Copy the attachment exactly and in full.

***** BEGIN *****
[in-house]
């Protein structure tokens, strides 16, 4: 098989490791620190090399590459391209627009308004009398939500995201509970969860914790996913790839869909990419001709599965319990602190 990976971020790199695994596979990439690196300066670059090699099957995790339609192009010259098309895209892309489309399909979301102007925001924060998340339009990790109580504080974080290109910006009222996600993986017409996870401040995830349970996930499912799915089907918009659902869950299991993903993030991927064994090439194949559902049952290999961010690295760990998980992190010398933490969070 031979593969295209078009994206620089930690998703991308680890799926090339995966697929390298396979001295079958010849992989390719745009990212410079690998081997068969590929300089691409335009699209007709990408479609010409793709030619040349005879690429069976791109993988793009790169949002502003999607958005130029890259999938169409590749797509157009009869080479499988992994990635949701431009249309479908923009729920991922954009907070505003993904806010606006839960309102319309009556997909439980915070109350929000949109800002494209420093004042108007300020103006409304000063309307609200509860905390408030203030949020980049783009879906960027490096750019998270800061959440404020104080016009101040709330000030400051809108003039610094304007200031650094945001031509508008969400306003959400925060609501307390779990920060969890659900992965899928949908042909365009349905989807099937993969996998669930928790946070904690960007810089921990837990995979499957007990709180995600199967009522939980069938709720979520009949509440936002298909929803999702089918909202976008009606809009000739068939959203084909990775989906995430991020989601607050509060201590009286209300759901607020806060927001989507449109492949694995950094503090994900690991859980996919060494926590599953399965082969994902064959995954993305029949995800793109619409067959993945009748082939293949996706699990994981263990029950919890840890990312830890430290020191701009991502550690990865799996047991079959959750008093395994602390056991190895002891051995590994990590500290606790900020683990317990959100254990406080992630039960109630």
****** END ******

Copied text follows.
[in-house]
């Protein structure tokens, strides 16, 4: 098989490791620190090399590459391209627009308004009398939500995201509970969860914790996913790839869909990419001709599965319990602190 990976971020790199695994596979990439690196300066670059090699099957995790339609192009010259098309895209892309489309399909979301102007925001924060998340339009990790109580504080974080290109910006009222996600993986017409996870401040995830349970996930499912799915089907918009659902869950299991993903993030991927064994090439194949559902049952290999961010690295760990998980992190010398933490969070 031979593969295209078009994206620089930690998703991308680890799926090339995966697929390298396979001295079958010849992989390719745009990212410079690998081997068969590929300089691409335009699209007709990408479609010409793709030619040349005879690429069976791109993988793009790169949002502003999607958005130029890259999938169409590749797509157009009869080479499988992994990635949701431009249309479908923009729920991922954009907070505003993904806010606006839960309102319309009556997909439980915070109350929000949109800002494209420093004042108007300020103006409304000063309307609200509860905390408030203030949020980049783009879906960027490096750019998270800061959440404020104080016009101040709330000030400051809108003039610094304007200031650094945001031509508008969400306003959400925060609501307390779990920060969890659900992965899928949908042909365009349905989807099937993969996998669930928790946070904690960007810089921990837990995979499957007990709180995600199967009522939980069938709720979520009949509440936002298909929803999702089918909202976008009606809009000739068939959203084909990775989906995430991020989601607050509060201590009286209300759901607020806060927001989507449109492949694995950094503090994900690991859980996919060494926590599953399965082969994902064959995954993305029949995800793109619409067959993945009748082939293949996706699990994981263990029950919890840890990312830890430290020191701009991502550690990865799996047991079959959750008093395994602390056991190895002891051995590994990590500290606790900020683990317990959100254990406080992630039960109630």